It is clear that a lot of time has gone into collaborating this research, and according to the Nieman Journalism Lab, the Waco Tribune-Herald has already taken advantage of the new resource and published some Tribune content.
Aside from the databases, the site boasts eight of its own blogs and links to some 25 others; has a 'topics' section where stories can be found based on theme; a calender, where information about local events can be found or submitted; and a 'Tweetwire', a Twitter feed from all Texan politicians on the website's front page.
Compared to the recent launch of another local non-profit news website, Oakland Local, the Tribune's website is much more sophisticated. The Texan team have embraced the capacities of the internet and technology to their full, utilizing social media, widgets, videos, blogs and mobile applications- something Smith believes to be key to the way in which the use of media is changing.
"In consumption of media people are paying more attention to online media today then ever before," say Smith. "I look at my almost 13 year old daughter and how she consumes media and it's not at all in print it's almost entirely online and I think that's the trend line."
Smith suggests that publishers need to adapt to measure up to this changed method of consuming news: "You cannot simply go out and record the news, present that to people and believe that that's going to be enough. You need to give them the tools to better understand their world, to better know their state, to better know the people they elected, to better hold them accountable and that often is all not simply conventional reporting but the amassing and presenting of data that allows people to access the world in which they live from a more detailed level."
Why will the Tribune succeed where others have failed?
Whilst successful local non-profit news publications do exists, the Voice of San Diego and the MinnPost to name a few- there are also notable failures such as the Rocky Mountain Independent and InDenver Times, two online start-ups founded by Steve Foster earlier this year. How will the Tribune ensure that it doesn't suffer the same fate?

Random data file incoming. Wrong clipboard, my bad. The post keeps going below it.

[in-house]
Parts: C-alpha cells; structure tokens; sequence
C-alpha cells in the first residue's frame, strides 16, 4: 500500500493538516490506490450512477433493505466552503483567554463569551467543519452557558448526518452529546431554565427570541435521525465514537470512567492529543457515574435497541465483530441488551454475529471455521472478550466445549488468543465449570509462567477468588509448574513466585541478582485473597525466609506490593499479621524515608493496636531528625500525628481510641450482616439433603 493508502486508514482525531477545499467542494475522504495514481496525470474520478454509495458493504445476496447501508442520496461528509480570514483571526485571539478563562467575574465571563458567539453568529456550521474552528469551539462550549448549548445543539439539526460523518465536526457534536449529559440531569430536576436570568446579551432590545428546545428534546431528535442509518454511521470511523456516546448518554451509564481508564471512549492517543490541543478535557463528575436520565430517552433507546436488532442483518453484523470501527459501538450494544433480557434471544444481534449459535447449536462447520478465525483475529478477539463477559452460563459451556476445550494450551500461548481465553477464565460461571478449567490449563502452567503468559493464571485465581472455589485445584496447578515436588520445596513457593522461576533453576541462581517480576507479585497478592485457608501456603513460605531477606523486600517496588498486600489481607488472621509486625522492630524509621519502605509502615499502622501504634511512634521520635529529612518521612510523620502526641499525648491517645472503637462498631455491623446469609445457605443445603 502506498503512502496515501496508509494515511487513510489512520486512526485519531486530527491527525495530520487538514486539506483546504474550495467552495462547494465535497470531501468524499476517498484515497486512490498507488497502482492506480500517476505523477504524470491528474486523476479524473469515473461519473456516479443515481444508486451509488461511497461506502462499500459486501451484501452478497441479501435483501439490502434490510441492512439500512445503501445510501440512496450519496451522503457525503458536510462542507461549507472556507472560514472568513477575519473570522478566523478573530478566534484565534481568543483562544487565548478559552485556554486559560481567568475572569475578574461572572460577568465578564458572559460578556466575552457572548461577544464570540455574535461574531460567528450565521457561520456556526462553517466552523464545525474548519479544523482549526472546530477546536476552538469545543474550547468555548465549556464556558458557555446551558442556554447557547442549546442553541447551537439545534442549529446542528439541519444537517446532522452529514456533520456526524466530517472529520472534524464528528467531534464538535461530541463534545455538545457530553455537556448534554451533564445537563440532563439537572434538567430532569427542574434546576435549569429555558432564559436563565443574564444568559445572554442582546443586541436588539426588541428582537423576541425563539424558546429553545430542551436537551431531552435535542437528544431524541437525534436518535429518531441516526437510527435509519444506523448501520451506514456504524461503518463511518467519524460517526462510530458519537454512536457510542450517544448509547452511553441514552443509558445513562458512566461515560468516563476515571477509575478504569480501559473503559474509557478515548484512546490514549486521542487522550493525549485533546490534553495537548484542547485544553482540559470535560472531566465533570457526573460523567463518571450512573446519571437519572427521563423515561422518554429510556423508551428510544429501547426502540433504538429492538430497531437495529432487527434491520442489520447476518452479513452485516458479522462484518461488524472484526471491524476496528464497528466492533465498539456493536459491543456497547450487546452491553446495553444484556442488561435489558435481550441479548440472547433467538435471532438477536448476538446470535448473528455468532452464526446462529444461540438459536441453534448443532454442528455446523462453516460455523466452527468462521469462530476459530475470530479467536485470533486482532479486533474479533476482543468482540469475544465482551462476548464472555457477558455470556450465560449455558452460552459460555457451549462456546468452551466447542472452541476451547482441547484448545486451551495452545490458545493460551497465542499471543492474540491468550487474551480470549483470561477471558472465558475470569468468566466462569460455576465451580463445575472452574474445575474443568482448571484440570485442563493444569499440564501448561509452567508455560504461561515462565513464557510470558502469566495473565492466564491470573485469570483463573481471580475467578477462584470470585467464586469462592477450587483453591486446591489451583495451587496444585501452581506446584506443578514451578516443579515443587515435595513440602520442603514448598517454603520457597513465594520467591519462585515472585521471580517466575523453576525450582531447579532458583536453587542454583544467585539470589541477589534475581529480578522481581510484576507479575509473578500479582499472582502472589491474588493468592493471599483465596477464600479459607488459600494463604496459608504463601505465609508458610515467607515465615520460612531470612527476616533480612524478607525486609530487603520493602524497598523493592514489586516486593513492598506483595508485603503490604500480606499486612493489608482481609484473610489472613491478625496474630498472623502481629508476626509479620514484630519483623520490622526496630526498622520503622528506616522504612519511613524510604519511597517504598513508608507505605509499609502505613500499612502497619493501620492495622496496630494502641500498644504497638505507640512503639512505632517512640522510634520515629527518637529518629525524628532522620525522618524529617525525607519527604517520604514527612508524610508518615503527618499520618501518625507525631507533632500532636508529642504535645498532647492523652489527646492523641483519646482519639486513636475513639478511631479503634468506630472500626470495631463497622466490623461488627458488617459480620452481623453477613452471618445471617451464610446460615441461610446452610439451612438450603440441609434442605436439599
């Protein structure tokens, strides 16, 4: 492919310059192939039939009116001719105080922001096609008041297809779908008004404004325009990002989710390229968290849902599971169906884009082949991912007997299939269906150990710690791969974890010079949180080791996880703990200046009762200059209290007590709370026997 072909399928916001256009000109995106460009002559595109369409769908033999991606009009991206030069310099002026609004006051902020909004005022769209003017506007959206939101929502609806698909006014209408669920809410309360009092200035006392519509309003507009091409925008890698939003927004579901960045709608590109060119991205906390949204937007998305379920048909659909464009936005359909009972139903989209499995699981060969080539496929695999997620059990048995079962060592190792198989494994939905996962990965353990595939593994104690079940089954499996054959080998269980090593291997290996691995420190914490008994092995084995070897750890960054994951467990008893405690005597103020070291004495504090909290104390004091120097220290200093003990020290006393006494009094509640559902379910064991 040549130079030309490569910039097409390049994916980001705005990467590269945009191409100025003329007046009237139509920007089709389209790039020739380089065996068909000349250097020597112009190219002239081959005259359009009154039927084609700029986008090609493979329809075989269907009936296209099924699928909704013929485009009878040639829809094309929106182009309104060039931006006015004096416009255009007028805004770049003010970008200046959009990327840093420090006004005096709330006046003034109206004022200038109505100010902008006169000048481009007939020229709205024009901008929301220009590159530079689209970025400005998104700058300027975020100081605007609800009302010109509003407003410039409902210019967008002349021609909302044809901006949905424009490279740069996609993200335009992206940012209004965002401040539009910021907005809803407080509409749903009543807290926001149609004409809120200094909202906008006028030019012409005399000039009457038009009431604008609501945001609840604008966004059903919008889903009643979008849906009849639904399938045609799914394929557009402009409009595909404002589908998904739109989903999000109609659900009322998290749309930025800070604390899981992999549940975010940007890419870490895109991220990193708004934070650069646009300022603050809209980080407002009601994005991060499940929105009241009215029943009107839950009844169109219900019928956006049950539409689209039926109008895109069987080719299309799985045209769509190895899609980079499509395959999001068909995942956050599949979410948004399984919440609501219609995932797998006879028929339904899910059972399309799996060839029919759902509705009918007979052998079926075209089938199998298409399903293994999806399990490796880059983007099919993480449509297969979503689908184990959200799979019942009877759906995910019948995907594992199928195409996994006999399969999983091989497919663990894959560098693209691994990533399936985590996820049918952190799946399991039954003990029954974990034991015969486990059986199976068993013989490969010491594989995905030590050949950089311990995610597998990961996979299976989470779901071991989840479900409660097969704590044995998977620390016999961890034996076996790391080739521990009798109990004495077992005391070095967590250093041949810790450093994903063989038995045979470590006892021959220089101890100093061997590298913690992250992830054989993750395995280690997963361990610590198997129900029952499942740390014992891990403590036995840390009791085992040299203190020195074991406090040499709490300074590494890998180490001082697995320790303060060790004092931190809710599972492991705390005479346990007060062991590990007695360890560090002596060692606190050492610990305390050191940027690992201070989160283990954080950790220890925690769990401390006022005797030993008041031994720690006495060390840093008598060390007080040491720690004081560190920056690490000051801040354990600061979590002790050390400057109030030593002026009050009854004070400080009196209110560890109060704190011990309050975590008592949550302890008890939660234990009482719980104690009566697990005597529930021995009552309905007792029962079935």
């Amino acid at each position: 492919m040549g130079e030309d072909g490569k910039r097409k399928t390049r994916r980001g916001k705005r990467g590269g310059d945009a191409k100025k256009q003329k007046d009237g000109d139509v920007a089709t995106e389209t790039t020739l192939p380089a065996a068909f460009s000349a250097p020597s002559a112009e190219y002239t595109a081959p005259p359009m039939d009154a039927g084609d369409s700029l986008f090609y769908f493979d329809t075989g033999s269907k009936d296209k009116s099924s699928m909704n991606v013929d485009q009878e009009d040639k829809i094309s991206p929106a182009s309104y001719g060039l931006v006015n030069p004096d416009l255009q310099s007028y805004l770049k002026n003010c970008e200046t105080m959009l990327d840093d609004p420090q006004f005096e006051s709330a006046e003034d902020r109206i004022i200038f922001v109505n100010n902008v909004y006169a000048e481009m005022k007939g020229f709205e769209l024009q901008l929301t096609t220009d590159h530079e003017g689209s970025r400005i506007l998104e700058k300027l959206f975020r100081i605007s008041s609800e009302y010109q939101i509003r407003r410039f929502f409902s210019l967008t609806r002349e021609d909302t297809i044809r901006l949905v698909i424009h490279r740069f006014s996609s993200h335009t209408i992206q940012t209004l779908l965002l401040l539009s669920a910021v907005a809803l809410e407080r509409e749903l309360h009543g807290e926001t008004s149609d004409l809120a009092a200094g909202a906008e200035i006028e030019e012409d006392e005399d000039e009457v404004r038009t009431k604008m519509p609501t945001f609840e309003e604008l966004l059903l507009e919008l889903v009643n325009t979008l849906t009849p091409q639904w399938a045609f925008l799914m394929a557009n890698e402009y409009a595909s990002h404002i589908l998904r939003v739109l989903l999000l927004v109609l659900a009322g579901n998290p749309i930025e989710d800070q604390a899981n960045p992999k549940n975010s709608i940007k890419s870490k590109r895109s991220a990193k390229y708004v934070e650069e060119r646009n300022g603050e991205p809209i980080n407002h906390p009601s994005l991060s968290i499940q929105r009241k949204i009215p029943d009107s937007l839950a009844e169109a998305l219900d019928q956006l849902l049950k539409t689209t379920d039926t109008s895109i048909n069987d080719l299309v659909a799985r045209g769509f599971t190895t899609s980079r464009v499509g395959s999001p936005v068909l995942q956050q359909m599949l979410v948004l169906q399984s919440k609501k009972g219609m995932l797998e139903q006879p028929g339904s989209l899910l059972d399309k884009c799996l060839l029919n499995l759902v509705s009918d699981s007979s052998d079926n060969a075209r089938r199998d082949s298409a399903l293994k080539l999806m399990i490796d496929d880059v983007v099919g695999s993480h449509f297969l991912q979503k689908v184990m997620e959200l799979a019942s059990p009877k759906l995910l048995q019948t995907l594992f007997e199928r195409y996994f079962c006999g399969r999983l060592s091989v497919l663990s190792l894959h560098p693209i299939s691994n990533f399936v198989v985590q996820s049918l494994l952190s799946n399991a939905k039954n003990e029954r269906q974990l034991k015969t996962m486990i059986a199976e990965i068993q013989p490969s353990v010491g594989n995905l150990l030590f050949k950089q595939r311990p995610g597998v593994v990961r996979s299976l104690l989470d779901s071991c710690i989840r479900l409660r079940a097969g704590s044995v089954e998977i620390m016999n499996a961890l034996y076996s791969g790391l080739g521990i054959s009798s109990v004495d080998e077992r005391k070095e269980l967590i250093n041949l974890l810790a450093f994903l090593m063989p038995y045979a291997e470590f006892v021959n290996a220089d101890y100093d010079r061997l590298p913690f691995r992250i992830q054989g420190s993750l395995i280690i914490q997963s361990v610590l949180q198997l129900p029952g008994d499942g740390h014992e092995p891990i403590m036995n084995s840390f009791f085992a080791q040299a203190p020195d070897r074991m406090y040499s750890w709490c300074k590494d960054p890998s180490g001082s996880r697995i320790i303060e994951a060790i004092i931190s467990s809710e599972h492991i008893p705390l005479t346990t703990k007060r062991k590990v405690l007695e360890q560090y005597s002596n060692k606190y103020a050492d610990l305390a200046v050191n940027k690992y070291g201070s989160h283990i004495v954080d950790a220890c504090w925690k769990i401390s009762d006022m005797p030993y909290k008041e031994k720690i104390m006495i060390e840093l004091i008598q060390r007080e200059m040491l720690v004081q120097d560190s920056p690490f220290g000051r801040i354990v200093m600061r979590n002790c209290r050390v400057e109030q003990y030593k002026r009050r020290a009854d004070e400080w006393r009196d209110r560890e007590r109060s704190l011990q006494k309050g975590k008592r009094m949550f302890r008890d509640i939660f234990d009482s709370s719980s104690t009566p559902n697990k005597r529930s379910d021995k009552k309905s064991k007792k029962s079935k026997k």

Smith says that the Tribune essentially has a better business plan, arguing that the RMI and InDenver Times failed because they were run by journalists, not business people and "didn't really have a plan for how to make the model sustainable."
Part of the reason the Tribune is choosing to remain online-only is because "the cost of printing a print publication for postage and paper and print facilities is so expensive that you reduce your overhead dramatically and therefore make it much more likely that your business model will sustain."
Of course the Tribune's has also managed to raise a healthy budget, further insulating itself against some of the problems faced by other publications. "Money is, as in all things, the mother's milk of your operation," Smith says, continuing on to mention that the having the financial capacity to buy the latest technology and hire top journalists will "go a very long way to allowing us to do our best work."
Smith's views bear resemblance to industry commentator Alan Mutter, who recently critized many online non-profit publications for not being business-minded enough. Mutter accuses these publications of "a suicidally stubborn determination on the part of the organizers to be in the business they want to be in, instead of attending to the business they need to attend to," and he argued early last month that, "A business, especially a start-up, requires far more than passion for the work. It requires close attention to the nuts and bolts of raising money, making sales and controlling expenses."